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1 year after Amona outpost removal, Palestinian landowners partially return

Palestinian landowners have partially returned to Amona but still face access restrictions

One year on after the evacuation of the unauthorised Israeli settlement outpost Amona, Palestinian landowners have partially returned, but continue to face access restrictions.

According to Israeli NGO Yesh Din, which worked with landowners through the courts to secure the dismantling of Amona, Palestinians recently returned to their land "for the first time in 20 years", planting "olive trees in the plots under the hill where the outpost once stood".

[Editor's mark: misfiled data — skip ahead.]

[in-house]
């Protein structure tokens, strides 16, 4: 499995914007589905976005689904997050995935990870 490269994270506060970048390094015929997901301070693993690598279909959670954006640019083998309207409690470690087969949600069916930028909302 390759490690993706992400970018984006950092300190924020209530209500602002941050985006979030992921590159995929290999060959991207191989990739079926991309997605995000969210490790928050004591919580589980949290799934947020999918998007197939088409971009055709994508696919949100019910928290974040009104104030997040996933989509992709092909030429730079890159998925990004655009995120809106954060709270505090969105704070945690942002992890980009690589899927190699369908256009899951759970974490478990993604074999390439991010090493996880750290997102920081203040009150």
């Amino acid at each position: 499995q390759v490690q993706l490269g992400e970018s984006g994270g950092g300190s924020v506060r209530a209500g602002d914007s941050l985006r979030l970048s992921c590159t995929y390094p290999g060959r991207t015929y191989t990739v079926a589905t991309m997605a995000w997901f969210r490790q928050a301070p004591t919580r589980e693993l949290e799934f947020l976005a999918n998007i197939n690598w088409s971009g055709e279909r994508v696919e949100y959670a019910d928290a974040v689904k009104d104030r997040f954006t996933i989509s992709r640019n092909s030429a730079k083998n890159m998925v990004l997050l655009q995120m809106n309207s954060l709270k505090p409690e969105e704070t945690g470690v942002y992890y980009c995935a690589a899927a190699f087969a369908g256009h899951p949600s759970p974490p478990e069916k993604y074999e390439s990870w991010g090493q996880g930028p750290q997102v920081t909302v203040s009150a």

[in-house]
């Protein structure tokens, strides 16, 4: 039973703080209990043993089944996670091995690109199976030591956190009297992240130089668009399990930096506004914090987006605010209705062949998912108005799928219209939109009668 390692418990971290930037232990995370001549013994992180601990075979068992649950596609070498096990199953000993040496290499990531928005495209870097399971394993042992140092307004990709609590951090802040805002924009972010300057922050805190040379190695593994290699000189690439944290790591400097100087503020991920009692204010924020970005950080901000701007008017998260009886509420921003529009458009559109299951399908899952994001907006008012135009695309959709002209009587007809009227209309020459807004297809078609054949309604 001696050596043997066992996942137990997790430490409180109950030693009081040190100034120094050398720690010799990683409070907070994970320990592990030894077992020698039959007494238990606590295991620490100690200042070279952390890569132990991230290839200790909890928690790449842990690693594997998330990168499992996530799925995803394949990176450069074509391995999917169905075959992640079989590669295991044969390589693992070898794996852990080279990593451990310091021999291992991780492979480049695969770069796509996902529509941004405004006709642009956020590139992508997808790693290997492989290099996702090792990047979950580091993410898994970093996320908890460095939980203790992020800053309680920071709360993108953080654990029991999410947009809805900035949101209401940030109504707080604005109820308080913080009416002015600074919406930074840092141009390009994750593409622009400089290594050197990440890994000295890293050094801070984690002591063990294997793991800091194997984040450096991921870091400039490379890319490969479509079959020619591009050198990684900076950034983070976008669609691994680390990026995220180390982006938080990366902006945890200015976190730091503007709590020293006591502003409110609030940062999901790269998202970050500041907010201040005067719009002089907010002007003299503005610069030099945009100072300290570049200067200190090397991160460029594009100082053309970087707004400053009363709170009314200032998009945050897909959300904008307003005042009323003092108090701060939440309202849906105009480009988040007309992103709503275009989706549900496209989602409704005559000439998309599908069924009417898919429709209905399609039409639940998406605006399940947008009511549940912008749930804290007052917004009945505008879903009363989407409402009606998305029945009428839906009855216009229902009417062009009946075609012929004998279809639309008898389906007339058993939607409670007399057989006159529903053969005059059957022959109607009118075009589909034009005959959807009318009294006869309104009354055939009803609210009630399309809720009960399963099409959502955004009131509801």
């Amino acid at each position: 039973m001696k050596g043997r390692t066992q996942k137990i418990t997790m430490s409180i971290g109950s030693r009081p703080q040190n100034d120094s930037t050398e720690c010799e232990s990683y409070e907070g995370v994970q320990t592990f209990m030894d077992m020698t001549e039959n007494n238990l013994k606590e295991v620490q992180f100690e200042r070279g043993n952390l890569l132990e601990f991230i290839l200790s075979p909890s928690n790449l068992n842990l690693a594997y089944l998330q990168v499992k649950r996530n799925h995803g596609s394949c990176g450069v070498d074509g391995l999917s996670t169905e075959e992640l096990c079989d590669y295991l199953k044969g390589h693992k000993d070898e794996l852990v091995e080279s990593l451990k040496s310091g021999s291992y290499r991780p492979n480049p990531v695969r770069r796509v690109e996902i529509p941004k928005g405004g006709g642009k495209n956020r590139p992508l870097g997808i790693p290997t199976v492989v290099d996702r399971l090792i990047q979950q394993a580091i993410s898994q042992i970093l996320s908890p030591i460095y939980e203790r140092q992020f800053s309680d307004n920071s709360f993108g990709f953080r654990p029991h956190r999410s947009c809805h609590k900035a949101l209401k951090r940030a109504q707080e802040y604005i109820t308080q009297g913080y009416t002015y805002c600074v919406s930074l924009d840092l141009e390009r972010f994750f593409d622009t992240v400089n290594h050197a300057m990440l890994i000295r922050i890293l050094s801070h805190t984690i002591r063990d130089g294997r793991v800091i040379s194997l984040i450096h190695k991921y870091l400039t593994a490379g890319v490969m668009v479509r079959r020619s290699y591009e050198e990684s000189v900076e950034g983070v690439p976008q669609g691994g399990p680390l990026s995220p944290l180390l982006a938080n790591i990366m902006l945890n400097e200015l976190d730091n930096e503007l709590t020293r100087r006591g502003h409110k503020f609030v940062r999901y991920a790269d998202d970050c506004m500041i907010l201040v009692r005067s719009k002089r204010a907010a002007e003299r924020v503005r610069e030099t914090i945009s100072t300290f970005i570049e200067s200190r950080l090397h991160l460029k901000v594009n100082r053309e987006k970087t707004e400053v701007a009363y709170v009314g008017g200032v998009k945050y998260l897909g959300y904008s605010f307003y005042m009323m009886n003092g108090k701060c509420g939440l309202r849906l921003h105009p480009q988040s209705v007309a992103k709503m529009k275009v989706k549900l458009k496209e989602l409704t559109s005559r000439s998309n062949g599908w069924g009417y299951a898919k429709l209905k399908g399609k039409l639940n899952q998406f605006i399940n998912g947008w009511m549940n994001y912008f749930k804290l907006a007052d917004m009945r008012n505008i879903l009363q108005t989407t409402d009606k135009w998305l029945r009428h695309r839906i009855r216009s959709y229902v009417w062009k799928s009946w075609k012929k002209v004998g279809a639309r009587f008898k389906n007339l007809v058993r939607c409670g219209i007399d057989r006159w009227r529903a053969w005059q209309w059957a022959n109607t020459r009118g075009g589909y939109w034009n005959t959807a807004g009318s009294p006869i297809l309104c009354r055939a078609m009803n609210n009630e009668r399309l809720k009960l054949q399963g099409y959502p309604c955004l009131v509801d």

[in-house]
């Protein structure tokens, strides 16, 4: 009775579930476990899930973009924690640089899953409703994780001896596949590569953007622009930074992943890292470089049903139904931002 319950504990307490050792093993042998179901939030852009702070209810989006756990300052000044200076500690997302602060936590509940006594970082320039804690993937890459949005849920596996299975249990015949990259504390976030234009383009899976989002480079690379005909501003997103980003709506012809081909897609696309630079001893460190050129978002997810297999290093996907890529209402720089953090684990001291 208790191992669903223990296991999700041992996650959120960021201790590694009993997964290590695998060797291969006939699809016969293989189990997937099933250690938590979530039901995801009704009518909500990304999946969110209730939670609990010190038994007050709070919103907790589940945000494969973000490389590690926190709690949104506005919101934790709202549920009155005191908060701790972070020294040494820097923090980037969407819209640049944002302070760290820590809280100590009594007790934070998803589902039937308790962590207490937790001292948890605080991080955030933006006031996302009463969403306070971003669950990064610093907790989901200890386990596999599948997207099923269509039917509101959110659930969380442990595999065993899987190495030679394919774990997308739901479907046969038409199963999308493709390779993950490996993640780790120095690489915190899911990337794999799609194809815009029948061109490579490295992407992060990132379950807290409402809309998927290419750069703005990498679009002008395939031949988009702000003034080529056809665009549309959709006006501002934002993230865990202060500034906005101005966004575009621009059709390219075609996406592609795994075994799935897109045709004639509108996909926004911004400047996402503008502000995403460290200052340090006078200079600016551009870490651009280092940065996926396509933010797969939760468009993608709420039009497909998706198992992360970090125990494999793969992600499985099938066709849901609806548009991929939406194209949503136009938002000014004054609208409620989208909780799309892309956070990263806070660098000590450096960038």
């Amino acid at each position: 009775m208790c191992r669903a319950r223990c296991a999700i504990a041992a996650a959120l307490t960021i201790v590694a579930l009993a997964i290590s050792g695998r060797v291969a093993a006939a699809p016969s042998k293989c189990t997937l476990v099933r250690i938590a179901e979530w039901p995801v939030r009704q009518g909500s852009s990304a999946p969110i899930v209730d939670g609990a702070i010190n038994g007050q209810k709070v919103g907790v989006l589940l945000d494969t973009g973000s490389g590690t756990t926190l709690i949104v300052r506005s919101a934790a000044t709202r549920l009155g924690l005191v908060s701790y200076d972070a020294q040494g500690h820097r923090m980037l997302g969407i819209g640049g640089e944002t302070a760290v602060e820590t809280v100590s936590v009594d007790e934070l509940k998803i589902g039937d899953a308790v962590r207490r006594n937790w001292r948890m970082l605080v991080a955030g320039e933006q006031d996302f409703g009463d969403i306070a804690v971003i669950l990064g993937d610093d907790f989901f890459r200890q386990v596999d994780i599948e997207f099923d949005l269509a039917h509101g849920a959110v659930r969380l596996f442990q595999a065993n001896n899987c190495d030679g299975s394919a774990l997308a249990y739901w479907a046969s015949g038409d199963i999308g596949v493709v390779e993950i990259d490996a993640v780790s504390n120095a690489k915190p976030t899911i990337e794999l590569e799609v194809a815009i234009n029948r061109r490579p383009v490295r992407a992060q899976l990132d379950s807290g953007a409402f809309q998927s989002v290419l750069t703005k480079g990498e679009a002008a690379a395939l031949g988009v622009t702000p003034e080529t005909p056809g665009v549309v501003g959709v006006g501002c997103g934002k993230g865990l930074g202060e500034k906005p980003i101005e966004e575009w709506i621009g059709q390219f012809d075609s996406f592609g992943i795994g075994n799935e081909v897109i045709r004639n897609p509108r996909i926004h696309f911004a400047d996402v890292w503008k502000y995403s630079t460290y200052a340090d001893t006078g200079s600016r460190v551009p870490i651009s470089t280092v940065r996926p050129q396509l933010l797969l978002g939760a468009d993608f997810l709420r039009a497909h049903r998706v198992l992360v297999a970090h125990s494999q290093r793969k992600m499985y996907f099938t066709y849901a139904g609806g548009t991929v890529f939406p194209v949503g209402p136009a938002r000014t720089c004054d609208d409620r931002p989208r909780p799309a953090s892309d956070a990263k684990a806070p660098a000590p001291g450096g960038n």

However, Yesh Din noted, "the army continues to prevent the landowners from freely returning to all of their land", using a military order, while at the same time "allowing Israelis to enter the property almost without hindrance".

The NGO is "call[ing] upon the military to withdraw the order prohibiting the Palestinian owners from cultivating their land and to enforce the law with regard to Israeli trespassers who enter privately-owned Palestinian land."

"The residents of Silwad, Taybeh and Ein Yabrud will continue their struggle until they are able to return and work all their land again," Yesh Din added.

Read: Amona alternative is not new settlement, Netanyahu claims

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